Fluid / JS / best practices / code templates

Colin Clark colin.clark at utoronto.ca
Thu Sep 11 22:00:16 UTC 2008


[Noah emailed me off list with some JavaScript questions, but kindly  
agreed to let me respond publicly]

Hey Noah,

On 10-Sep-08, at 2:21 PM, Noah Botimer wrote:

> Hey Colin,
>
> I figured I'd just ping you rather than scour for outdated stuff  
> buried in PPTs...
>
> You mentioned in France that you had a few code patterns that were  
> awesome ideas for X reason or other.  I'm especially keen on picking  
> up someone else's treatment for packages/"classes" and handling of  
> "this".

Yeah, this material was part of the Fearless JavaScript presentation  
that Nico, Eli and I gave in Paris. In case you do need to dig into  
the slides, they're located here in the wiki:

http://wiki.fluidproject.org/display/fluid/Fearless+JavaScript+Workshop

> I notice you recommend "that" for the persistent self-reference, and  
> I kind of like it -- I'm not sure if I like it more or less than  
> "me", but consistency with Fluid code is something I can dig.  I'm  
> also not sure if I even set it up right in my code.  I still find  
> surprises with scoping occasionally (usually because I forgot "var")  
> and generally distrust my level of JS enlightenment, so a template/ 
> pattern would be awesome.

I do recommend avoiding the slipperiness of the "this" pointer in  
JavaScript by referring to your own stable reference to the current  
instance. The specific name doesn't matter to me at all. Call it "me,"  
"self," "foo," or whatever you prefer. The only reason we chose to  
call it "that" was because it seemed simultaneously funny and obvious.  
It's also the convention that Douglas Crockford uses, so it has a  
chance of being recognizable to others.

Here's how I set it up:

// Creator function instead of a constructor with the new keyword
var myCoolThing = function (lots, of, args) {
     var that = {}; // Stable pointer to the current instance

     // public methods here.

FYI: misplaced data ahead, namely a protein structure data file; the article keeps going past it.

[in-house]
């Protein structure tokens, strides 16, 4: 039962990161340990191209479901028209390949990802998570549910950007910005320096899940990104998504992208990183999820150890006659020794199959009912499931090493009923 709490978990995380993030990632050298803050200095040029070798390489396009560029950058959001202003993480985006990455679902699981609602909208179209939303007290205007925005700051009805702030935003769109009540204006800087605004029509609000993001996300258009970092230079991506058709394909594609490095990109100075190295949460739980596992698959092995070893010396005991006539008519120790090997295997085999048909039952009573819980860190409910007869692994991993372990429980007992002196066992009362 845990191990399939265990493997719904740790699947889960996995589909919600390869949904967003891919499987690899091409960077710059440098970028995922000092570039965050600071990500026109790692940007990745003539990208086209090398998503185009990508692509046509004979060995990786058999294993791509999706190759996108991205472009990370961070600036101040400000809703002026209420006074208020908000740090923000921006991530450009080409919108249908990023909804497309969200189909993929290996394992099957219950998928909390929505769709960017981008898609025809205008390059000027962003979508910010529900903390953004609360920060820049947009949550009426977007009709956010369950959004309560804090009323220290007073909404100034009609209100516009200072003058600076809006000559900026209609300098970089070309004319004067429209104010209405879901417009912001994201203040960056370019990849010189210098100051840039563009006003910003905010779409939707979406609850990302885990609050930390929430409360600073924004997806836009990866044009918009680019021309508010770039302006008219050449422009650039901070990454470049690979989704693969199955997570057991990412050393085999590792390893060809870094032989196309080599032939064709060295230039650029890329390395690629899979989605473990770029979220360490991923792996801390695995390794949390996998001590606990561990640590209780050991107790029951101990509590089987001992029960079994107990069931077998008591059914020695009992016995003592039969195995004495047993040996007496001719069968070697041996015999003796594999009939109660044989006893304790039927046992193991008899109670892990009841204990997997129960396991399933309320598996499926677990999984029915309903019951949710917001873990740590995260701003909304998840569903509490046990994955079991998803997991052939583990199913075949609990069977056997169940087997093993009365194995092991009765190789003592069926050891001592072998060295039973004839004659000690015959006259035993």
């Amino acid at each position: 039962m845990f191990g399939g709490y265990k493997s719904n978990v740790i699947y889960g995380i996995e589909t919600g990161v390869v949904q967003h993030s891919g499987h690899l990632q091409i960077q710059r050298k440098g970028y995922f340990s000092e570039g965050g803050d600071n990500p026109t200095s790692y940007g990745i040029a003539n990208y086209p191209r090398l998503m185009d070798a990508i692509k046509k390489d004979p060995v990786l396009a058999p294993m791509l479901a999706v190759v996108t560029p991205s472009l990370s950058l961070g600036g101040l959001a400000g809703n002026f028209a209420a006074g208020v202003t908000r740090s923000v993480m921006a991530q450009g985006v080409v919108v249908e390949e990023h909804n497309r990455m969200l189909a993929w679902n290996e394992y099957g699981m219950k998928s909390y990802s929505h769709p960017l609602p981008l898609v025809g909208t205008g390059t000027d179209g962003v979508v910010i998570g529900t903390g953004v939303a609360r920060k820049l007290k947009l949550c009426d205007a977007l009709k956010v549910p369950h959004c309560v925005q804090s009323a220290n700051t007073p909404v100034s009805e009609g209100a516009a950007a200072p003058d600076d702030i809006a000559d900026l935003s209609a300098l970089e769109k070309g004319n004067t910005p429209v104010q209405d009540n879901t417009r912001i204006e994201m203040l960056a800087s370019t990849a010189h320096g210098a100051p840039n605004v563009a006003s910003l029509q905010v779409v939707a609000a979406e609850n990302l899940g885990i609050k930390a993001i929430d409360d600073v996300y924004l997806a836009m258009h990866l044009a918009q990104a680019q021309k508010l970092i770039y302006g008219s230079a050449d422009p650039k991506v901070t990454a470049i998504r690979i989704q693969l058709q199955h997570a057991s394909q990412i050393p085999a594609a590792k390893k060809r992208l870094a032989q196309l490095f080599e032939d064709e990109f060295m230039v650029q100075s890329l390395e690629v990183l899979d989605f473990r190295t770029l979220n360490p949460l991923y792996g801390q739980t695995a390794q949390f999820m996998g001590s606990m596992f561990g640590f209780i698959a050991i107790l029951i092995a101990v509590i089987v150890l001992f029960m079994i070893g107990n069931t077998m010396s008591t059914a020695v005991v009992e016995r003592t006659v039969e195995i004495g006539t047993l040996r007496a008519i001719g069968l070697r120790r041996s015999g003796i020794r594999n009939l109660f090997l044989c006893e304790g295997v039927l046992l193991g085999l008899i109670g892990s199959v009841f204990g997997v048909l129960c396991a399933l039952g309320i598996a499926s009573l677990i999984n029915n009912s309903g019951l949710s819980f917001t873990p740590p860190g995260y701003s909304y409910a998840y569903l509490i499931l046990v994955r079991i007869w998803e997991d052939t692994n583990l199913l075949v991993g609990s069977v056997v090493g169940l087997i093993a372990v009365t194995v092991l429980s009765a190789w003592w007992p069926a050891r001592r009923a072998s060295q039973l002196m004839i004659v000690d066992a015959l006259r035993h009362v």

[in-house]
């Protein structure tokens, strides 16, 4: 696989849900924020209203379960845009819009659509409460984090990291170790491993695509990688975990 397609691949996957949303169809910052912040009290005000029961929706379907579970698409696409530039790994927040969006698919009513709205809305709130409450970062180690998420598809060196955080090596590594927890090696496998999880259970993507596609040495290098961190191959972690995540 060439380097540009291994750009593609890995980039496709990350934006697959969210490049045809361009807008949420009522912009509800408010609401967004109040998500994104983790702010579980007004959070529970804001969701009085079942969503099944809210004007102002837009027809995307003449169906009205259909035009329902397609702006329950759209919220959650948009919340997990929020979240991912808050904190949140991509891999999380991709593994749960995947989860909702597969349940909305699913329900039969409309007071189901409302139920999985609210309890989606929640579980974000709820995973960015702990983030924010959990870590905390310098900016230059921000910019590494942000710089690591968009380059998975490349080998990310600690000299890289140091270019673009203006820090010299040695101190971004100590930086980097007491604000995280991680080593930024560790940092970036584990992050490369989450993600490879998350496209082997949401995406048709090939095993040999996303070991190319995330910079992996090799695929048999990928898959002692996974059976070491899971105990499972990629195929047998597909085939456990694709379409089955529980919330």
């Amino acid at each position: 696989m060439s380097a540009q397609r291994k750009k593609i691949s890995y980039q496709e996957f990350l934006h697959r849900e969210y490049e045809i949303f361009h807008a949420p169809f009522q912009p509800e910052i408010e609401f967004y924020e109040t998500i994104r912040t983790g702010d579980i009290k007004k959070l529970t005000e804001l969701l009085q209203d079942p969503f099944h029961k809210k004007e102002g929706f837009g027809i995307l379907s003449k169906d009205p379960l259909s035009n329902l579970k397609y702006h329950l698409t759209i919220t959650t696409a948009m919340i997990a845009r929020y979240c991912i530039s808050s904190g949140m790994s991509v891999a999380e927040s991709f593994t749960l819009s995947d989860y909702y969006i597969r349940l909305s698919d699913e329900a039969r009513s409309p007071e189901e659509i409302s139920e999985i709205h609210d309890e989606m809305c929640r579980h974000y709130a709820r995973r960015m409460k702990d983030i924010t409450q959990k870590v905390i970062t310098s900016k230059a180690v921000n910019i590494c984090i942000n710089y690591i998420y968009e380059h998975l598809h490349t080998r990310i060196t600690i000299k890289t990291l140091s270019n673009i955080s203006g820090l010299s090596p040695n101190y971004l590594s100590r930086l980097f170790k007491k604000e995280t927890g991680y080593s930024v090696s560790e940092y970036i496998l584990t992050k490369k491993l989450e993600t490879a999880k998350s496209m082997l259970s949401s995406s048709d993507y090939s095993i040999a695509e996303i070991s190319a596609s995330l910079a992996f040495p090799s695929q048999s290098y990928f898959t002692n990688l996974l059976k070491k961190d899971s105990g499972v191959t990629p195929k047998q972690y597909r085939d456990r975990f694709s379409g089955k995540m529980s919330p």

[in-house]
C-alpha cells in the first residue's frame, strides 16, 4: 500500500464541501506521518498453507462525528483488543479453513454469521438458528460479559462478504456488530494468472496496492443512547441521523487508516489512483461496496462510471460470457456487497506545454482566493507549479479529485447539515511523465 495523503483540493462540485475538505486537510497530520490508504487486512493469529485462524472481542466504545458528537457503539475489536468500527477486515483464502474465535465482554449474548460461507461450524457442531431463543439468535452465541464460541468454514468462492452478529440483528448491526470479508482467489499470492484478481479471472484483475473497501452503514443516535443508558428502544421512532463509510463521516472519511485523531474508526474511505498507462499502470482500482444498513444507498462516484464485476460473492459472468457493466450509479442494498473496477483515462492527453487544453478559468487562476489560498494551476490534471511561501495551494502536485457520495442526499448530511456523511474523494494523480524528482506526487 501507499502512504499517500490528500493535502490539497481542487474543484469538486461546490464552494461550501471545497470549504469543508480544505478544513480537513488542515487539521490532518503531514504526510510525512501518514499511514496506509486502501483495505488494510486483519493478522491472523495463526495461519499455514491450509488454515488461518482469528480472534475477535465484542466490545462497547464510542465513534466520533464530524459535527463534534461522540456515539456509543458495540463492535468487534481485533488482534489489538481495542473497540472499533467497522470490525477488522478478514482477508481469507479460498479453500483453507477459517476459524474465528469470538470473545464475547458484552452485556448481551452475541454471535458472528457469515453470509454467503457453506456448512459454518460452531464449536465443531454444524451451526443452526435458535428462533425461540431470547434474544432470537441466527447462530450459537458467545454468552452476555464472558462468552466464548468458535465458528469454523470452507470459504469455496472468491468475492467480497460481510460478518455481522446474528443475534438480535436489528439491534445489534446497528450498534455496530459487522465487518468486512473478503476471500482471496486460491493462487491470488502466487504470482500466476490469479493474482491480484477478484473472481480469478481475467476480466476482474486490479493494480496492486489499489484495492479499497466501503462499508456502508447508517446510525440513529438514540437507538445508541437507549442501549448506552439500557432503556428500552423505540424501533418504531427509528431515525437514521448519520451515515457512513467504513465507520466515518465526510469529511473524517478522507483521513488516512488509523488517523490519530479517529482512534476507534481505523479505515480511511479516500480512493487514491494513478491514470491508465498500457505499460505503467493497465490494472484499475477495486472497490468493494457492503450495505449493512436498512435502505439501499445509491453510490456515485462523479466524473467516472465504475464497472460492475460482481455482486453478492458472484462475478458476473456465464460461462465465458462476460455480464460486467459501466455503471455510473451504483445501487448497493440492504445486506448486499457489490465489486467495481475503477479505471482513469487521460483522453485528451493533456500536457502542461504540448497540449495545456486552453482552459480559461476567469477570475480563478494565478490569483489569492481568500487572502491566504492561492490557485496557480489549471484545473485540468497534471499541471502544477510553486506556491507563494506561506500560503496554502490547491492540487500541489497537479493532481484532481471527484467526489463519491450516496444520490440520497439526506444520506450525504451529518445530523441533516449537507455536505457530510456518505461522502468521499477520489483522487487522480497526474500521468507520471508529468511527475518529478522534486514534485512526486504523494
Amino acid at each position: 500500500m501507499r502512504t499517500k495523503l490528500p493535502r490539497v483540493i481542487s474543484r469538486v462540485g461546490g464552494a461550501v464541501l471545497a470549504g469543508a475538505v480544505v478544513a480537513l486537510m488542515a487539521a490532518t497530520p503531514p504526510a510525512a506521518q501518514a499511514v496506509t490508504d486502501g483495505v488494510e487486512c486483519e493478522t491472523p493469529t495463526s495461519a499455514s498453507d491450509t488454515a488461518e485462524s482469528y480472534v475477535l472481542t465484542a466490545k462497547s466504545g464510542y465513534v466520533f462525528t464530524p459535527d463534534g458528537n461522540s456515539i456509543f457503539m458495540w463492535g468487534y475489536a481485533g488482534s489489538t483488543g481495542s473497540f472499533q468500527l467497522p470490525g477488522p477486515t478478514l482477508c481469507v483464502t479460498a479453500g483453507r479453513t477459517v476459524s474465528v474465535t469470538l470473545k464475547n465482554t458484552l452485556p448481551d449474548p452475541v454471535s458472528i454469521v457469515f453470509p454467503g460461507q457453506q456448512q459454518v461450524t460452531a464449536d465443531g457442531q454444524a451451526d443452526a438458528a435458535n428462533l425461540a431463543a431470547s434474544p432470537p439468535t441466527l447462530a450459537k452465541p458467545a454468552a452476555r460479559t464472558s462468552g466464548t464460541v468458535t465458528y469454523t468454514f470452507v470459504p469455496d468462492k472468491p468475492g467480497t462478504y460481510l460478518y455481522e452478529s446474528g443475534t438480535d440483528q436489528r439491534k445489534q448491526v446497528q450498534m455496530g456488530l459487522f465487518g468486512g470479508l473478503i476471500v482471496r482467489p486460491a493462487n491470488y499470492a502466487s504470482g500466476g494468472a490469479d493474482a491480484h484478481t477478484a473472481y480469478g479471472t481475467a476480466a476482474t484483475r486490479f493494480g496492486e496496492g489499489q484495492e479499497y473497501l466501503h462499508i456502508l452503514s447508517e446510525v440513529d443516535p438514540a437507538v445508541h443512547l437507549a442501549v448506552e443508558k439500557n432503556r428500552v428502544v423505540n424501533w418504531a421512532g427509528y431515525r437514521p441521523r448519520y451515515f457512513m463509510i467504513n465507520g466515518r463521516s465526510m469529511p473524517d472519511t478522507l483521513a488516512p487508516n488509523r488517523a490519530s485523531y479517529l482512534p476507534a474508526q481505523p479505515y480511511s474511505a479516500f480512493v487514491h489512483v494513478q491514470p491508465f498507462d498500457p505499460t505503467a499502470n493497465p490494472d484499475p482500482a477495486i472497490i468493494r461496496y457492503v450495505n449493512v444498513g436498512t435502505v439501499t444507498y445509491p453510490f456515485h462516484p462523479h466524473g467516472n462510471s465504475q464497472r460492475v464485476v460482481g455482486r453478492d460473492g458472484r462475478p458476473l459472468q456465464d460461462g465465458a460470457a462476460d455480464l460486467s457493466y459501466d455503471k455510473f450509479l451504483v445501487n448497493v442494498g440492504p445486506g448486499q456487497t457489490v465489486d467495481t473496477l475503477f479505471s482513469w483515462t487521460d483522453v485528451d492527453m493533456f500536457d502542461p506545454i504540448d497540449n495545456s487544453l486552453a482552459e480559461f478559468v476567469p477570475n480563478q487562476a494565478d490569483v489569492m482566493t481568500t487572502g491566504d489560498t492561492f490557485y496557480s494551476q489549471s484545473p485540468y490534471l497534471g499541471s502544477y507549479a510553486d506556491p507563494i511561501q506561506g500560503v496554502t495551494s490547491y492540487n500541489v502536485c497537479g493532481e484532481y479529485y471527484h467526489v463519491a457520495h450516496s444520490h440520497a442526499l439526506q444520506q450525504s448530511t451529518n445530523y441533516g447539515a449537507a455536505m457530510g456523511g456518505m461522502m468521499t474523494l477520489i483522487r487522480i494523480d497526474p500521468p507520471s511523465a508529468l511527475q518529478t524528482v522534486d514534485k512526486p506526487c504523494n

that.publicMethod = function () {
         doSomething();
     }

     return that; // Don't forget to return your new instance.
};

The ability to omit var is really the worst bug in the language, so I  
can sympathize the kind of scoping accidents. The language should  
thrown an error in this case, but it doesn't. In order to avoid these  
kinds of common mistakes, I often use JSLint to scan my code. It fills  
in all the things I miss about not having a compiler.

http://www.jslint.com/

> I also like passing the skeleton object to the constructor by the  
> same name as within the package -- it feels more explanatory than  
> the this.whatever = function() syntax.  And the insulation of jQuery  
> vs. $ is a sweet hack.

Yeah, the use of an anonymous closure wrapping your code is a really  
awesome way to ensure you've got your little scope, independent of  
everyone else's code. And it's a nice way to provide convenient  
aliases. Here's how we tend to do it:

fluid = fluid || {}; // Define the namespace we're part of.

// Define an anonymous closure which will serve as our own private  
space.
(function ($) {

   // Code goes here.
   fluid.uploader = function () {...};

})(jQuery);

We're also planning to use this technique in a future release of  
Infusion to provide support for multiple simultaneous version of our  
code.

> Do you have some current links to this stuff handy?

I have a page in the wiki documenting a few of our recommended  
techniques, including a little template you can cut and paste:

http://wiki.fluidproject.org/display/fluid/How+to+Define+a+Unit

But you're reminding me that I should probably document more of the  
Fearless JavaScript material in the wiki as well. It's something  
Anastasia and I will work on together for Fluid user manual. I'd also  
really like to make a little plugin for Aptana/Eclipse for creating  
new objects.

Let me know if this is at all helpful. I'd love feedback or ideas  
about techniques you'd like to know more about. Or if you're totally  
confused by it, that's helpful to know too. Or techniques you like to  
use. :)

Colin

---
Colin Clark
Technical Lead, Fluid Project
Adaptive Technology Resource Centre, University of Toronto
http://fluidproject.org




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